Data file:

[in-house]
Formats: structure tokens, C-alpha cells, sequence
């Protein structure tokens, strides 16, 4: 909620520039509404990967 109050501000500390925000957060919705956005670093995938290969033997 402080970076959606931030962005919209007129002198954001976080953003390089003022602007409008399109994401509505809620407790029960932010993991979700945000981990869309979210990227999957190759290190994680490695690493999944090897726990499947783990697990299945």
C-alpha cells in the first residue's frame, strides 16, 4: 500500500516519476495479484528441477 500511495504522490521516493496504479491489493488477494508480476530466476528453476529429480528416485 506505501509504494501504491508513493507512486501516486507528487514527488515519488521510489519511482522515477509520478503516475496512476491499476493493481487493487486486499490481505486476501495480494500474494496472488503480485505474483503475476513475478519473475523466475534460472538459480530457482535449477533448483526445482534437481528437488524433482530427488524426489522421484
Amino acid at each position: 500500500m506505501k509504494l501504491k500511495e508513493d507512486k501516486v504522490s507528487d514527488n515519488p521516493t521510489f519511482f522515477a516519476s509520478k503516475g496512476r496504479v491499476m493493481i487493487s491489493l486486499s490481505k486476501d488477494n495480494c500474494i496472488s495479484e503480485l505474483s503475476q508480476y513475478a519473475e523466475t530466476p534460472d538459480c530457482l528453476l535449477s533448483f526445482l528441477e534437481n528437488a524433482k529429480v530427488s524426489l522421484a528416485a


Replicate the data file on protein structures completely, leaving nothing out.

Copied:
[in-house]
Formats: structure tokens, C-alpha cells, sequence
């Protein structure tokens, strides 16, 4: 909620520039509404990967 109050501000500390925000957060919705956005670093995938290969033997 402080970076959606931030962005919209007129002198954001976080953003390089003022602007409008399109994401509505809620407790029960932010993991979700945000981990869309979210990227999957190759290190994680490695690493999944090897726990499947783990697990299945």
C-alpha cells in the first residue's frame, strides 16, 4: 500500500516519476495479484528441477 500511495504522490521516493496504479491489493488477494508480476530466476528453476529429480528416485 506505501509504494501504491508513493507512486501516486507528487514527488515519488521510489519511482522515477509520478503516475496512476491499476493493481487493487486486499490481505486476501495480494500474494496472488503480485505474483503475476513475478519473475523466475534460472538459480530457482535449477533448483526445482534437481528437488524433482530427488524426489522421484
Amino acid at each position: 500500500m506505501k509504494l501504491k500511495e508513493d507512486k501516486v504522490s507528487d514527488n515519488p521516493t521510489f519511482f522515477a516519476s509520478k503516475g496512476r496504479v491499476m493493481i487493487s491489493l486486499s490481505k486476501d488477494n495480494c500474494i496472488s495479484e503480485l505474483s503475476q508480476y513475478a519473475e523466475t530466476p534460472d538459480c530457482l528453476l535449477s533448483f526445482l528441477e534437481n528437488a524433482k529429480v530427488s524426489l522421484a528416485a